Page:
What does a corroborating witness need to say?

Posted on Feb 5, 2021 by Katie Carter


In an action for divorce in the Commonwealth of Virginia, a corroborating witness is needed. It’s not enough to just grant a divorce based upon the testimony of the husband and wife; the statute requires that a third party be able to affirm the allegations of the moving party. It would be nice if that were the case, of course. I think probably the law requires it because we don’t want to grant a divorce fraudulently; theoretically, a husband and wife could team up to lie and get their divorce granted more quickly.

Of course, testimony offered by anyone – the parties to the case or any witnesses – is under oath, under penalty of perjury. But, still, the law as it exists today required that third party corroborating witness to confirm that what the moving party says is true is actually true.

Virginia is considered to have a relatively long waiting period for divorce – six months if (1) there are no children, and (2) there is a signed agreement, and one year otherwise. It’s a “cooling off” period, designed to prevent people from rushing hastily into divorce and regretting it. (Though, honestly, I doubt that this has much impact, if any at all.) Many other states have similar waiting periods; it’s not like we’re the only ones. But, still, it’s on the longer side.

Who can be a corroborating witness?

A corroborating witness can be anyone who can testify to the statutory requirements for divorce. In some cases, a corroborating witness must attend a hearing, but, most of the time, a corroborating witness simply has to sign an affidavit in front of a notary stipulating that the allegations, as set forth by the moving party in either the answer or counterclaim filed in the case, are true to the best of his or her knowledge.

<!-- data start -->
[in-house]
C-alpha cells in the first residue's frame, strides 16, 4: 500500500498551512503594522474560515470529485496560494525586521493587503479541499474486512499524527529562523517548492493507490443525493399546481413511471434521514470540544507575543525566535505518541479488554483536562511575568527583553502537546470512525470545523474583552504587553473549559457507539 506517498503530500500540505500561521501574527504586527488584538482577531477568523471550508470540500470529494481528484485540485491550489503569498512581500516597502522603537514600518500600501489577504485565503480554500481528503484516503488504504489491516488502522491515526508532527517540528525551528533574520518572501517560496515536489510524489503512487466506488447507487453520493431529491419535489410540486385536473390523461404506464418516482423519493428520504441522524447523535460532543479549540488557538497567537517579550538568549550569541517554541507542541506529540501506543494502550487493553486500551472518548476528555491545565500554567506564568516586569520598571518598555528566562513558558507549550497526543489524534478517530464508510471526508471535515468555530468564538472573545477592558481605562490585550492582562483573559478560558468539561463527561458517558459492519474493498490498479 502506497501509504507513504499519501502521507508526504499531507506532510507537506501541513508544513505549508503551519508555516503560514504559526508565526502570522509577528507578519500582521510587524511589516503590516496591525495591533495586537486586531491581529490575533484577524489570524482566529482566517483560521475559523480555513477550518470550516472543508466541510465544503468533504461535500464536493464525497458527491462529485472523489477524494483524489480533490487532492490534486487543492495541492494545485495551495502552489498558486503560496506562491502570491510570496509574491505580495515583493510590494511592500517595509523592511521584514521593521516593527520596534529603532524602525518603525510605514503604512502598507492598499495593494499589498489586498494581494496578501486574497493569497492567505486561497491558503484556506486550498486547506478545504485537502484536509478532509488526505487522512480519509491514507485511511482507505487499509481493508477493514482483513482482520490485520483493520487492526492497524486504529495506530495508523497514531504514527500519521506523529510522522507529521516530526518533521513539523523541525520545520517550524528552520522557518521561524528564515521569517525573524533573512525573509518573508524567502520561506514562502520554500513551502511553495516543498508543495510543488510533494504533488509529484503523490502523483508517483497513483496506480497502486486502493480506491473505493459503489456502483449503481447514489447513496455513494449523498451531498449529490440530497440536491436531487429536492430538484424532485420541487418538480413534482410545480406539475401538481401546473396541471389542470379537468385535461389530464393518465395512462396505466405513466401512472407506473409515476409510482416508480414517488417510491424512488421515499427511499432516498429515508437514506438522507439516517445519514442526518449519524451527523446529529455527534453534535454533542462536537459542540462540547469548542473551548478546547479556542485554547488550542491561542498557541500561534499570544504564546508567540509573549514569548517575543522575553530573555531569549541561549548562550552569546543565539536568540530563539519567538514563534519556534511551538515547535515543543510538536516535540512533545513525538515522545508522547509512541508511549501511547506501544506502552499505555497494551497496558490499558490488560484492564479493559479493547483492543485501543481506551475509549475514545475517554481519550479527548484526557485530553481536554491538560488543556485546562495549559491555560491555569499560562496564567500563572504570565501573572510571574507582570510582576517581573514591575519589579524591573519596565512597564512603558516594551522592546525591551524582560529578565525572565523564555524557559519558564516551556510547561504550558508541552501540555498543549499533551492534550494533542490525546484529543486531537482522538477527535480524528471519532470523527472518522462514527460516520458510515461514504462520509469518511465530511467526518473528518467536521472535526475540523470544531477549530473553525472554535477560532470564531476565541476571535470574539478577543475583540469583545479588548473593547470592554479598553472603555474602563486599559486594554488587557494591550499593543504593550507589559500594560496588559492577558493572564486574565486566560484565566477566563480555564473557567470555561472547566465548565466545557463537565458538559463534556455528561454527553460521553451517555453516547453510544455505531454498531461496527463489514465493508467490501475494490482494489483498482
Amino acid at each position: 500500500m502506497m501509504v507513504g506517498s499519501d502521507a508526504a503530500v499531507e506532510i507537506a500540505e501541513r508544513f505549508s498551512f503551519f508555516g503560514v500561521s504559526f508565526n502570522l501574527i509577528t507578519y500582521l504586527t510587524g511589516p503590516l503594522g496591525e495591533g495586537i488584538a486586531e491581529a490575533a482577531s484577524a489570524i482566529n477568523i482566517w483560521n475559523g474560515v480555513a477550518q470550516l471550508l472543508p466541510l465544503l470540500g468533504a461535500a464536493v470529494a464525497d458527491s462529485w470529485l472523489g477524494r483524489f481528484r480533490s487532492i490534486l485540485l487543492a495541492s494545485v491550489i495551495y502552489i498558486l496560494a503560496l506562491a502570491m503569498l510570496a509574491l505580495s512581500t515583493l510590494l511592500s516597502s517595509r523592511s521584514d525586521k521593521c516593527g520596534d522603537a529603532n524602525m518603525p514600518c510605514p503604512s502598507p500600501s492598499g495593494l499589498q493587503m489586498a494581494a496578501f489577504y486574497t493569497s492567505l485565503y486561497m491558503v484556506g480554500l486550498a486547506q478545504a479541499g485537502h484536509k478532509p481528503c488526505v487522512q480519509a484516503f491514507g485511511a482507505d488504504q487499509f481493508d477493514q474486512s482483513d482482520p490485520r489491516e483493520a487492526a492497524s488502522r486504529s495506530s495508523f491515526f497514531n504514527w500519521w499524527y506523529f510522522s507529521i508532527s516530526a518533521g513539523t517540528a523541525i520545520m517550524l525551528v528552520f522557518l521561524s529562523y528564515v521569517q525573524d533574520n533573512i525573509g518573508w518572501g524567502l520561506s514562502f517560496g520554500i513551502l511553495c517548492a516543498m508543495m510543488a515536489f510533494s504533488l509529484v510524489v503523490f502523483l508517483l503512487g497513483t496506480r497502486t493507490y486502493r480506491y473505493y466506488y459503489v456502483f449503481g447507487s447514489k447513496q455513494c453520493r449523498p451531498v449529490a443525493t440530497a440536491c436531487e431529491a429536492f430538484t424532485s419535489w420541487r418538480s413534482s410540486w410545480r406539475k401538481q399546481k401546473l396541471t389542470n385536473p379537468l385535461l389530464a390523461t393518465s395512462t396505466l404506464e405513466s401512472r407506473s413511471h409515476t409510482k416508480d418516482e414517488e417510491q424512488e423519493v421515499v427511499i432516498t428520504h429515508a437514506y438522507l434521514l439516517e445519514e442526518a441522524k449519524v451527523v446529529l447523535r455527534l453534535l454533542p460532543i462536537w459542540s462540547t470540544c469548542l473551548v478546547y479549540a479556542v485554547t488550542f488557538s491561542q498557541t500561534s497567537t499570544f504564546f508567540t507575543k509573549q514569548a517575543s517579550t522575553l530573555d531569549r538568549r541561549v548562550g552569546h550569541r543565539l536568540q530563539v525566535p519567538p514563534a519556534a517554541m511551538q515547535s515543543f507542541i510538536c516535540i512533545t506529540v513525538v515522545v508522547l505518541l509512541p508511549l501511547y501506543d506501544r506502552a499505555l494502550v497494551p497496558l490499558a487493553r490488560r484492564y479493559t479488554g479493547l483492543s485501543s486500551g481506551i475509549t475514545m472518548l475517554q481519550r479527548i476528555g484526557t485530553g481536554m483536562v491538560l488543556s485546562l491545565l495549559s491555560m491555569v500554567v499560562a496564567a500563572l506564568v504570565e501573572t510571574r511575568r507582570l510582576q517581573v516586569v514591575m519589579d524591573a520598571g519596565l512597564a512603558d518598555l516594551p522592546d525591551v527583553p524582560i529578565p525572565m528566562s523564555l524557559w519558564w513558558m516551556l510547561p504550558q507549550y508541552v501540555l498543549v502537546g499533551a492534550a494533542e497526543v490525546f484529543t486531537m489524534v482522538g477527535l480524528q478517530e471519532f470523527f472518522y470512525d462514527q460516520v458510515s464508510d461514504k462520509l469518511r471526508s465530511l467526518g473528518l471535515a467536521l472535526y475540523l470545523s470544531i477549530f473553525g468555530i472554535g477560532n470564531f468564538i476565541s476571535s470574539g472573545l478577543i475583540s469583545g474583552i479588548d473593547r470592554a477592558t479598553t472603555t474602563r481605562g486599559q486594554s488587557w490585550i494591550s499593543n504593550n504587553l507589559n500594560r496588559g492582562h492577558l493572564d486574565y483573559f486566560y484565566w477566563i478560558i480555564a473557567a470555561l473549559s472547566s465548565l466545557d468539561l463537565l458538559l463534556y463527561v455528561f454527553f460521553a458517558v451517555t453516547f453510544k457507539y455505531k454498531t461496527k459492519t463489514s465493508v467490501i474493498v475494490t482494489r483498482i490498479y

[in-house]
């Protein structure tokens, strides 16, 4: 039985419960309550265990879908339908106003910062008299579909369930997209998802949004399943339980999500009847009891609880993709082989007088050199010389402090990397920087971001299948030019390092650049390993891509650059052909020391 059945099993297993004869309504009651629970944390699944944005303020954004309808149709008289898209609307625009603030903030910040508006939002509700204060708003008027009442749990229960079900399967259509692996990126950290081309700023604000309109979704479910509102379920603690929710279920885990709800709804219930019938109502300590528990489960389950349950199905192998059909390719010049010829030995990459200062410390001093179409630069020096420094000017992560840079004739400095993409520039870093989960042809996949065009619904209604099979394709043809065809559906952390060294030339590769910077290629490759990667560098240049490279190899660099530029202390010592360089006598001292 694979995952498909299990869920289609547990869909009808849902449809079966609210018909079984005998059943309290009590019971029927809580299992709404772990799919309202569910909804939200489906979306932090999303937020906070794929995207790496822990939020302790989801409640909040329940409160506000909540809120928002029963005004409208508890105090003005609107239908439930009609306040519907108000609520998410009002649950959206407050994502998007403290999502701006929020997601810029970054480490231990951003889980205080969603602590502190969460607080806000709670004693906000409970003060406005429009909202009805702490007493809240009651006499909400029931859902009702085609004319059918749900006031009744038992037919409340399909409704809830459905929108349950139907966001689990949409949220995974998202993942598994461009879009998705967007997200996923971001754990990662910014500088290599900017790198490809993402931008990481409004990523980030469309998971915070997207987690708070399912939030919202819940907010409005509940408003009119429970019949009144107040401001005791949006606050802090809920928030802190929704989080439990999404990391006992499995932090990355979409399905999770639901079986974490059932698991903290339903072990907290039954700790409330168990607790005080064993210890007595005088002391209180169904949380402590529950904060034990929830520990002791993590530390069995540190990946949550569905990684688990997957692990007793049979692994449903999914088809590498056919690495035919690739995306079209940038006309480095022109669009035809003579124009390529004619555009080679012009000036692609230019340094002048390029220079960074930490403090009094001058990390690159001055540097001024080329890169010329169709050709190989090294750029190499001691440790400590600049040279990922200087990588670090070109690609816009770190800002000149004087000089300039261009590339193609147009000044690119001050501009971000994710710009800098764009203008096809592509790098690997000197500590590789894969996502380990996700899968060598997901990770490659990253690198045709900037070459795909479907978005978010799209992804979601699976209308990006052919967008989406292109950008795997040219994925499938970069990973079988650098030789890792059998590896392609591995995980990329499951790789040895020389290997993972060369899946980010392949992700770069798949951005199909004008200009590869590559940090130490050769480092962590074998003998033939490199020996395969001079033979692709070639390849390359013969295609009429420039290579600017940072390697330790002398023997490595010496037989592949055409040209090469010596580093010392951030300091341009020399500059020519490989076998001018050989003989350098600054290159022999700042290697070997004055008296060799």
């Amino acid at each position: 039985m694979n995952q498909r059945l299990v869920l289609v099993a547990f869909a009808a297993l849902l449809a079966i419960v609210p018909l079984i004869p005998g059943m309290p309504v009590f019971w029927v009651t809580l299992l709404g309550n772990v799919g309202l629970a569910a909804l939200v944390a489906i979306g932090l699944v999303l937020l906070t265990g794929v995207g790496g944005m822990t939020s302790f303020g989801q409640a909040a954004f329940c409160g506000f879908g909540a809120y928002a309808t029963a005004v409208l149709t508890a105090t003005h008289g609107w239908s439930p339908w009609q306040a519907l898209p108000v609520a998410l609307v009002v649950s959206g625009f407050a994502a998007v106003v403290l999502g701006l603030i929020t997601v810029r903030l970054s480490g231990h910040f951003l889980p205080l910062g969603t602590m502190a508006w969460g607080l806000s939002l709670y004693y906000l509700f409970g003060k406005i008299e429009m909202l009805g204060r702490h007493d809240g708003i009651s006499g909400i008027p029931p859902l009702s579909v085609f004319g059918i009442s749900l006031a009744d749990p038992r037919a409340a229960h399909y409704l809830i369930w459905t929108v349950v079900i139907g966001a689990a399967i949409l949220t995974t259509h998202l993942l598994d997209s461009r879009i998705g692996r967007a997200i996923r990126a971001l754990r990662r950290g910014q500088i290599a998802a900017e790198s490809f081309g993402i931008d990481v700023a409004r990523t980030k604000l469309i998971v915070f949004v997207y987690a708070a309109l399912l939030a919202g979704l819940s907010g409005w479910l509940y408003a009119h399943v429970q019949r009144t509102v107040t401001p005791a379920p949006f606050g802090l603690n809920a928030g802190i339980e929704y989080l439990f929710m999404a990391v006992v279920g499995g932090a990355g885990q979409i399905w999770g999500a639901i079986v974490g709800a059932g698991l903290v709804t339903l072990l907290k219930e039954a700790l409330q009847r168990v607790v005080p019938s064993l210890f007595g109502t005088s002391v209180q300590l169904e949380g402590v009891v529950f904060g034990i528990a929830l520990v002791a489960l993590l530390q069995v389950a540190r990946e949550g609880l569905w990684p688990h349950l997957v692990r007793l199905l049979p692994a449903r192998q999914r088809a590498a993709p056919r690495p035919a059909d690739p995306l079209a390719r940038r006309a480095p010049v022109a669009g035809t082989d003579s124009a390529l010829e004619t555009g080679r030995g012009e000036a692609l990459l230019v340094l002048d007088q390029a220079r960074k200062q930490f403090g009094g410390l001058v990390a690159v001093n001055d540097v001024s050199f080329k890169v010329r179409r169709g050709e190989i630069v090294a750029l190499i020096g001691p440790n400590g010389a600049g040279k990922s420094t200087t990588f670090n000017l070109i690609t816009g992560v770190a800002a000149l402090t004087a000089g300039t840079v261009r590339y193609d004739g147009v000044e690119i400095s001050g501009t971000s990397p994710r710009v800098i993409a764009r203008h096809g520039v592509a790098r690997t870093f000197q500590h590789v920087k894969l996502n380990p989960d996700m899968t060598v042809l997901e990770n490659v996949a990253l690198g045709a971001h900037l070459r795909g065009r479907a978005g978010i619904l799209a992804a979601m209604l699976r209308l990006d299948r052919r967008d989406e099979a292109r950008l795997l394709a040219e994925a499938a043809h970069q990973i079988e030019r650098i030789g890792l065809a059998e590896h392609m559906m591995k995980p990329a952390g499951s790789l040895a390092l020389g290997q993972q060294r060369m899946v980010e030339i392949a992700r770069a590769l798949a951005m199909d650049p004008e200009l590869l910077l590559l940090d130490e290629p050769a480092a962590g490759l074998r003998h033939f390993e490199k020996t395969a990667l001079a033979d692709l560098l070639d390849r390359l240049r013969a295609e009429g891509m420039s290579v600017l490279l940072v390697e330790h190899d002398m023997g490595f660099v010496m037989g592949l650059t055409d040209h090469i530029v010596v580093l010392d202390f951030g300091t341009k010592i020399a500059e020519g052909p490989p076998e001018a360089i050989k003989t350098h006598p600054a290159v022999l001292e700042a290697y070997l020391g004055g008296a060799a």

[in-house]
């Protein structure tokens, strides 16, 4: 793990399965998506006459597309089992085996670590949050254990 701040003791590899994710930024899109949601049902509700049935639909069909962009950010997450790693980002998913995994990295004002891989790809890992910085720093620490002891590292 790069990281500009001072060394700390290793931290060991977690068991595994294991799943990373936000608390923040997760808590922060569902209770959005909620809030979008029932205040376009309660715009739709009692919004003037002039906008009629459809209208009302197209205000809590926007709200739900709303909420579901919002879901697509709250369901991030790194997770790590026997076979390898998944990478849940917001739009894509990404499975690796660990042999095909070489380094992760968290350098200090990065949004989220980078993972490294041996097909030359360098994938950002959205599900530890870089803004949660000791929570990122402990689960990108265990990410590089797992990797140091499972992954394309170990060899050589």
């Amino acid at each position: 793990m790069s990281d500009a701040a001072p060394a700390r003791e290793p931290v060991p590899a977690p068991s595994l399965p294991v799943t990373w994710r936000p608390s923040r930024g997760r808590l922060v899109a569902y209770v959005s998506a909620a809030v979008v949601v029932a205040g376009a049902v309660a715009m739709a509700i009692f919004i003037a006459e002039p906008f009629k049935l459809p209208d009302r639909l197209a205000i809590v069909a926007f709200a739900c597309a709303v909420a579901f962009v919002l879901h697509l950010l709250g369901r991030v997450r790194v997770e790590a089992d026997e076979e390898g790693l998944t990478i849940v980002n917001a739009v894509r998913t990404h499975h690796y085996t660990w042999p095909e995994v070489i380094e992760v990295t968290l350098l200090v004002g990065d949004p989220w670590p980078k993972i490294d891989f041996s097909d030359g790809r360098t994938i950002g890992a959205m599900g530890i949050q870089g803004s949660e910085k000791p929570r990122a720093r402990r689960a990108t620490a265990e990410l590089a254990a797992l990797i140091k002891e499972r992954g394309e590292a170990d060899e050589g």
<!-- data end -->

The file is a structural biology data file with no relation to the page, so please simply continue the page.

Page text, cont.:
Ideally, a corroborating witness is a friend, family member, neighbor, or coworker. I don’t really like to use a current boyfriend or romantic partner, because it highlights the fact that infidelity has taken place. In case you weren’t already aware, adultery is still a crime in Virginia, and carries with it certain civil and criminal penalties.

I don’t honestly think it matters THAT much at the end stage of divorce; adultery is, after all, rarely (if ever) prosecuted. And once you’ve gotten to the end of your divorce, and a separation agreement has been signed, the relevance of the adultery is probably not all that significant. Still, I do like to stop short of allowing my clients to admit in front of a judge that they’ve committed a crime. It’s just this annoying lawyerly hang up of mine. I have used a boyfriend or romantic partner before – in a case where I had no one else – but it is certainly not my first choice.

In fact, once I had a boyfriend – when I was a brand new, super green lawyer handling cases passed down to me from other, more senior attorneys – who got in front of a judge and literally testified that he could not say for certain EXACTLY when the parties separated. I was shocked. I could have screamed at him, “YOU HAD ONE JOB!” But I didn’t. Luckily, in that case, the judge – who was as obviously annoyed by this yoohoo as I was – pressed him a little more, and ultimately granted the divorce. (The boyfriend eventually said that the date “sounded about right”. Idiot.)

So, someone – hopefully, other than a romantic partner – who has a modicum of intelligence and is able to testify that the things that you alleged in the complaint or counterclaim are, in fact, true.

Like what, you may ask? What kinds of things are in an answer or counterclaim that the corroborating witness will need to – for lack of a better word – corroborate?

That you and your husband have been separated for the statutory period, and that the separation is the same period that you alleged in your agreement/complaint/counterclaim.

This is the biggie. The most important thing that a corroborating witness must be able to attest to is that you’ve been separated.
Ideally, they’d have some personal knowledge of that fact. Something along the lines of, “I visited the home of the plaintiff, and saw that her husband had moved out of the bedroom. I came to her home several times over the course of the year, and her husband was never there, nor was there any trace of him.” That kind of thing.